Suffolk City Landfill
Current Site Information
EPA Region 3 (Mid-Atlantic)Virginia
City of Suffolk
EPA ID# VAD980917983
4th Congressional District
Last Update: February 2014
Current Site Status
The U.S. Environmental Protection Agency concluded that no further actions were needed at this site. The EPA has deemed that the site cleanup was effective at protecting human health and the environment. Because of this, the site was removed from the list of sites eligible for federal cleanup in 1995.
The City of Suffolk monitors landfill gas and collects groundwater samples from the Site. EPA completed the third five-year review in September 2009 to make sure the cleanup remains effective. In the second five-year review, EPA concluded that institutional controls be implemented to prevent exposure to contaminated groundwater and to protect the integrity of the soil cap. EPA further reviewed this recommendation and acknowledges that it is partially unsupported by the facts. First, the Agency did not consider any risk associated with exposure to waste below the cap in the 1992 Record of Decision and would therefore be in no position to determine in 2004 that institutional controls were necessary to achieve and /or maintain protectiveness. Second, the Agency's 1992 Record of Decision stated that only consumption of on-site groundwater created unacceptable risk; this finding does not support the selection of institutional for anything other than preventing consumption of such on-site groundwater. In 1992 EPA stated that such consumption was not occurring and would not be expected to occur in the future. EPA does not have any information which suggests that this has changed, but now determines that selection of institutional controls to address future risks from the consumption of naturally occurring arsenic-contaminated groundwater to be outside the Agency's authority under the Comprehensive Environmental Response, compensation , and Liability Act (CERCLA). EPA began the fourth five year review in December 2013.
The 67-acre Suffolk City Landfill is owned and managed by the City of Suffolk. This now-closed sanitary landfill operated from 1967 to 1985. Municipal solid waste from both the city and Nansemond County were disposed in this unlined landfill. While the landfill primarily accepted municipal solid wastes, on-site disposal of highly-toxic pesticides was the primary concern. In 1970, the Dixie Guano Company disposed 27 tons of chemicals in a portion of the landfill.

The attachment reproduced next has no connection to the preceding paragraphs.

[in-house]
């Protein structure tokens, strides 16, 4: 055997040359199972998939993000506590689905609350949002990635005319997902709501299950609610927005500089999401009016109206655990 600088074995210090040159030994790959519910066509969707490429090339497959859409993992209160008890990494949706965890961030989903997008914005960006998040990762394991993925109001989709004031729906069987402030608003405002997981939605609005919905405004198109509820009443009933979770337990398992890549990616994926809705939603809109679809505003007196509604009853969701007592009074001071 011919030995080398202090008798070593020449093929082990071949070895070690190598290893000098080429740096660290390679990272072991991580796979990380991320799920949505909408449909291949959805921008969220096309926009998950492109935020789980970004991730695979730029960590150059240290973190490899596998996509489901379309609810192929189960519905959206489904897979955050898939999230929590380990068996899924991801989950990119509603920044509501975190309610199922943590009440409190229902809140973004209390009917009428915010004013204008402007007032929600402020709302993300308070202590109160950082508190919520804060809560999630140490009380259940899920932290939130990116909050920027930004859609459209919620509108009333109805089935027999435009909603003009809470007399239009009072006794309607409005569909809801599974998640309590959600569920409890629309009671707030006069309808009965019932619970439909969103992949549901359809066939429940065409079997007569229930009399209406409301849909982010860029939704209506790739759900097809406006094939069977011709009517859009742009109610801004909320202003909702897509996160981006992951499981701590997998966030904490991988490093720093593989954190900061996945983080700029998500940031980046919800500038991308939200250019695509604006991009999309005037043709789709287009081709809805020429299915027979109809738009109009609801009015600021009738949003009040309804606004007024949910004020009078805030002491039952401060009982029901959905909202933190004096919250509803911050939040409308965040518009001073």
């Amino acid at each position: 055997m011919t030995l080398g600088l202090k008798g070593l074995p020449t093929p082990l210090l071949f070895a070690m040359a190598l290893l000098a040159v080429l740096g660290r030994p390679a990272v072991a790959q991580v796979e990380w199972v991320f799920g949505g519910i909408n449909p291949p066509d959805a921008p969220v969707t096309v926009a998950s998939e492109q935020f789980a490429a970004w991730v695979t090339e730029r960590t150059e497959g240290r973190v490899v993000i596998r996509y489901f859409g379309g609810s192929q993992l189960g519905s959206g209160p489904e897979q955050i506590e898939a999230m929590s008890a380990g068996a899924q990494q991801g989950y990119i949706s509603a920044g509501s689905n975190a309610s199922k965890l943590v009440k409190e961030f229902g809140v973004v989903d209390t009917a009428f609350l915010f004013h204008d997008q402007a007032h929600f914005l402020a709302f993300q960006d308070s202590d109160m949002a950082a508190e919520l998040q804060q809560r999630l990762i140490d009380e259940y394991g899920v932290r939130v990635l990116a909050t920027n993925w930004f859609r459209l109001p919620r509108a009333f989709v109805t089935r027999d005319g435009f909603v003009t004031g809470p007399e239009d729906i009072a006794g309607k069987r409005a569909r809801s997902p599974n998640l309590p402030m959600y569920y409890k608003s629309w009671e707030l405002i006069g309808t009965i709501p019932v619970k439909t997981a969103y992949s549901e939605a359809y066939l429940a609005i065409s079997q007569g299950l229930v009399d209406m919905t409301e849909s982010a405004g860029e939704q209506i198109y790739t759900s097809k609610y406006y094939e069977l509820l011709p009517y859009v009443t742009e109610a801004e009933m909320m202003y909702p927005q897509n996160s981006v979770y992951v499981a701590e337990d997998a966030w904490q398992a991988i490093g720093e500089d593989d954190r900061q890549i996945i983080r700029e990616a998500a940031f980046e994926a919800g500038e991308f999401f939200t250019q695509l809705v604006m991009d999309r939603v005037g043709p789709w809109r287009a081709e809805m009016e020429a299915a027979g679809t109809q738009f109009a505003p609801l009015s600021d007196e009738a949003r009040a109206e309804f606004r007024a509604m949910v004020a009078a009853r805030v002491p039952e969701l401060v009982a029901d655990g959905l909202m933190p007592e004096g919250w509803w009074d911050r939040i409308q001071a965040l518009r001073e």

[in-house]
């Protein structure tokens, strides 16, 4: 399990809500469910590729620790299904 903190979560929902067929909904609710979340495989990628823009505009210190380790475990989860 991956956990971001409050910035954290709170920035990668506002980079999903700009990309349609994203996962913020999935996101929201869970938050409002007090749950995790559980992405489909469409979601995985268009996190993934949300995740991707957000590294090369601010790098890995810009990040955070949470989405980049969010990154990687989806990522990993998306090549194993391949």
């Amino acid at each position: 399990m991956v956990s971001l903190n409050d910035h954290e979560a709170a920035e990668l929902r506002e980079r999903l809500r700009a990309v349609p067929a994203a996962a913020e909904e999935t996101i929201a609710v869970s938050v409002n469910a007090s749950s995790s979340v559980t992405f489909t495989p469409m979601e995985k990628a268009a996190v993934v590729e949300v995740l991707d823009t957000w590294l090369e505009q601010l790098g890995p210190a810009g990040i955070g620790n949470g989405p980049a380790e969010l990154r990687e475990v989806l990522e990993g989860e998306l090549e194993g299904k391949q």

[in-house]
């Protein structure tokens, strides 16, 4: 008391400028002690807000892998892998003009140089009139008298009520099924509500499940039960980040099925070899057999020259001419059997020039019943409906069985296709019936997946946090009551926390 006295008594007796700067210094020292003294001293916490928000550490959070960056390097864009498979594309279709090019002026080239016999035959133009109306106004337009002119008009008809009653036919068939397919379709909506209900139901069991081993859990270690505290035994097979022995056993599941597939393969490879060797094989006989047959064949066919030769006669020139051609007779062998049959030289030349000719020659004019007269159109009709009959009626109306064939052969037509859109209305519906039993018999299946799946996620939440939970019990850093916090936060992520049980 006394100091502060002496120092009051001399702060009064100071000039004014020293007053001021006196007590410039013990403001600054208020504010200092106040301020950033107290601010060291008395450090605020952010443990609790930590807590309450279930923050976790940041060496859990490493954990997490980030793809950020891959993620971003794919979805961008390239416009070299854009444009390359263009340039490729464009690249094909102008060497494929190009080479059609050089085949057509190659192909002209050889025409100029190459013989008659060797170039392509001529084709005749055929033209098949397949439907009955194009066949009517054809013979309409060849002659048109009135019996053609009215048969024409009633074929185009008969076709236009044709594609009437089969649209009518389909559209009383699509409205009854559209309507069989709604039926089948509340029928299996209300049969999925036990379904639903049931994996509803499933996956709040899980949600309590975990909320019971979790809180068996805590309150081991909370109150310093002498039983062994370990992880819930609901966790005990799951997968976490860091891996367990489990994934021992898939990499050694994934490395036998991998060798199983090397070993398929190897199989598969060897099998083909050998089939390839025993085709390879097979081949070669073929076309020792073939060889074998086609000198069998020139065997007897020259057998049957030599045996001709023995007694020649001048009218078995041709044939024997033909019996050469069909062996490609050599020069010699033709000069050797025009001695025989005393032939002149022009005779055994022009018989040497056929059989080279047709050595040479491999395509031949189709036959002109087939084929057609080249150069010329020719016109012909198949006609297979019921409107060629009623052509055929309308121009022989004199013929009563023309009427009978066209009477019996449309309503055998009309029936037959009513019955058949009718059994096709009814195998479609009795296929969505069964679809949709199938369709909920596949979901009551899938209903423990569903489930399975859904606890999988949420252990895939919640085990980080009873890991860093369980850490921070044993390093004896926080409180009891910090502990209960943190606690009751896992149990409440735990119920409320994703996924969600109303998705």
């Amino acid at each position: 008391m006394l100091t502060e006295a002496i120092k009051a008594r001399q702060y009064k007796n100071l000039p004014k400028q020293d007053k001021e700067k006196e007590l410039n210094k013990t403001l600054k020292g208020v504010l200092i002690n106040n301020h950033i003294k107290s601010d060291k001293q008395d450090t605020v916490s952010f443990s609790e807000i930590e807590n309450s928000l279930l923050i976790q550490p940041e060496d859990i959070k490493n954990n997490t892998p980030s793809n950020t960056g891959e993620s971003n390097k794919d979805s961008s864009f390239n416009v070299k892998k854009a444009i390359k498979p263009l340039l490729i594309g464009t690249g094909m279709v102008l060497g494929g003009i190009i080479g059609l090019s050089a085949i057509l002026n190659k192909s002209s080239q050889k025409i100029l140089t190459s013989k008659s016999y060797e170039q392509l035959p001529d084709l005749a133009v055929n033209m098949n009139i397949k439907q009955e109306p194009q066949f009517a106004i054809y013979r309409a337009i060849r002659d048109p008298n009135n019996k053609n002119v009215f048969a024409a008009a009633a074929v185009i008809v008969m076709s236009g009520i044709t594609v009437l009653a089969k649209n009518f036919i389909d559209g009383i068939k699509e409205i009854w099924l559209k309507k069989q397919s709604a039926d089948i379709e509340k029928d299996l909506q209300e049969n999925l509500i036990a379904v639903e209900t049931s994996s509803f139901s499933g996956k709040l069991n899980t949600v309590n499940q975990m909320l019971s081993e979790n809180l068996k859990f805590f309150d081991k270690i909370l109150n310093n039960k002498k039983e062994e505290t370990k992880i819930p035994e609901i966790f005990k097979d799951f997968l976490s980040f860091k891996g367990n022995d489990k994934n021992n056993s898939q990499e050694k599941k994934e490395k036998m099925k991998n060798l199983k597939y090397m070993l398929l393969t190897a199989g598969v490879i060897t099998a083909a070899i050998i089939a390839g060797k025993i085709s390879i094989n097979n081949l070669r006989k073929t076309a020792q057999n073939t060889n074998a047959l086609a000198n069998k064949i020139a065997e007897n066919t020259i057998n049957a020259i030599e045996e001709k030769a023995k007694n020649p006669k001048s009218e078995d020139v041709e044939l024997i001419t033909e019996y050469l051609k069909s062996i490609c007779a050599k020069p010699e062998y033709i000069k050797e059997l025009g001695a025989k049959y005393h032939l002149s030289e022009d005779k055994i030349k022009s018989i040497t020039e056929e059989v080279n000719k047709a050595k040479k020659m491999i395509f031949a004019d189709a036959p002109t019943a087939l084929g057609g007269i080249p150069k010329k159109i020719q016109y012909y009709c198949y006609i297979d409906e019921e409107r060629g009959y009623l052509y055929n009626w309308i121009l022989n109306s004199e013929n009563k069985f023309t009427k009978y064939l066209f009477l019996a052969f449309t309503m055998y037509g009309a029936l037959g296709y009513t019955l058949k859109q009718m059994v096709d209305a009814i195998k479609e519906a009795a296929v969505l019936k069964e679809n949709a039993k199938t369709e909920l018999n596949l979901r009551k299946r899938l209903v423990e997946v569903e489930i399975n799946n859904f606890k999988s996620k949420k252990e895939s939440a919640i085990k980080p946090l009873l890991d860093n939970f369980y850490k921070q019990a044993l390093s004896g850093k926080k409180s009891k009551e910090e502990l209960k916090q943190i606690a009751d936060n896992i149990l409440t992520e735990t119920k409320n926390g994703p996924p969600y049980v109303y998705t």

In 1983, the landfill operation permit was re-issued. Because a regional landfill was being built, this permit required the city to close its landfill once the regional one became operational. The City designed a closure plan, which was submitted to the State. The city covered, graded, and replanted the landfill in 1988.
The area is rural and agricultural. Approximately 2,500 people obtain drinking water from private wells within 3 miles of the site. Surface runoff from the site discharges into two unnamed tributaries to the Great Dismal Swamp, a major freshwater wetland.
Site ResponsibilityCleanup of this site was the responsibility of federal, state, and municipal governments, the site owner, and parties potentially responsible for site contamination.
NPL Listing History
Our country's most serious uncontrolled or abandoned hazardous waste sites can be cleaned using federal money. To be eligible for federal cleanup money, a site must be put on the National Priorities List (NPL). This site was proposed for listing on June 24, 1988. The site was added to the NPL on February 21, 1990.
Once Superfund site work is done, it is evaluated to see if the remedy is effective. If the goal of the work is reached, and EPA determines that nothing else remains to be done, the site is then removed from the list of sites eligible for federal Superfund funding. This site was removed from the Superfund list on January 24, 1995.
Threats and ContaminantsThe ground water, soil, and liquids in retention basins had been contaminated with various pesticides from former disposal practices. Potential health hazards once included accidentally ingesting or coming in direct contact with contaminated ground water and soil. There was also the potential for contaminated site run-off to impact the Great Dismal Swamp, but this did not occur. Today, the site is safe; there is no threat to human health or the environment.
Contaminant descriptions and risk factors are available from the Agency for Toxic Substances and Disease Registry, an arm of the CDC.